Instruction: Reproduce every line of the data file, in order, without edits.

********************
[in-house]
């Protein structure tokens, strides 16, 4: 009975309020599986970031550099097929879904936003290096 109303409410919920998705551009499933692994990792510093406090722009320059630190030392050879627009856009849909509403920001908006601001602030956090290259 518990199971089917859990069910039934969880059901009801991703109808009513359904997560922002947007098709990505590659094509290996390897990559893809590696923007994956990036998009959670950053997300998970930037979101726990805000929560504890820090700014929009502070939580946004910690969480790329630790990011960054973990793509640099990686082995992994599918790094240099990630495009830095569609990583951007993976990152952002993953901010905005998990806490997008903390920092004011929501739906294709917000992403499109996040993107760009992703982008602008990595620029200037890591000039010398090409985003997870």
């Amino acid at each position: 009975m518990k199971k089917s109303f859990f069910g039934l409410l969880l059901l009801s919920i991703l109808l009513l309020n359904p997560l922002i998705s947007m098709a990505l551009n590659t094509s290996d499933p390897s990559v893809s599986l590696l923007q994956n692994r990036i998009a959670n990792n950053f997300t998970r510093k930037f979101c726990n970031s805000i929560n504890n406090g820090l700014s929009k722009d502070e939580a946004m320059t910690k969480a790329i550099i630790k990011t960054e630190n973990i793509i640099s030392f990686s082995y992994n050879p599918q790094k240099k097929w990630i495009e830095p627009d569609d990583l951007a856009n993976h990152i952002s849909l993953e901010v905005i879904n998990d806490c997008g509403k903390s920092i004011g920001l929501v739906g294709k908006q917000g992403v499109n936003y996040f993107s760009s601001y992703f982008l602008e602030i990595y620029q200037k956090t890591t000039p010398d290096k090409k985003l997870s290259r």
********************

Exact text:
[in-house]
């Protein structure tokens, strides 16, 4: 009975309020599986970031550099097929879904936003290096 109303409410919920998705551009499933692994990792510093406090722009320059630190030392050879627009856009849909509403920001908006601001602030956090290259 518990199971089917859990069910039934969880059901009801991703109808009513359904997560922002947007098709990505590659094509290996390897990559893809590696923007994956990036998009959670950053997300998970930037979101726990805000929560504890820090700014929009502070939580946004910690969480790329630790990011960054973990793509640099990686082995992994599918790094240099990630495009830095569609990583951007993976990152952002993953901010905005998990806490997008903390920092004011929501739906294709917000992403499109996040993107760009992703982008602008990595620029200037890591000039010398090409985003997870």
């Amino acid at each position: 009975m518990k199971k089917s109303f859990f069910g039934l409410l969880l059901l009801s919920i991703l109808l009513l309020n359904p997560l922002i998705s947007m098709a990505l551009n590659t094509s290996d499933p390897s990559v893809s599986l590696l923007q994956n692994r990036i998009a959670n990792n950053f997300t998970r510093k930037f979101c726990n970031s805000i929560n504890n406090g820090l700014s929009k722009d502070e939580a946004m320059t910690k969480a790329i550099i630790k990011t960054e630190n973990i793509i640099s030392f990686s082995y992994n050879p599918q790094k240099k097929w990630i495009e830095p627009d569609d990583l951007a856009n993976h990152i952002s849909l993953e901010v905005i879904n998990d806490c997008g509403k903390s920092i004011g920001l929501v739906g294709k908006q917000g992403v499109n936003y996040f993107s760009s601001y992703f982008l602008e602030i990595y620029q200037k956090t890591t000039p010398d290096k090409k985003l997870s290259r």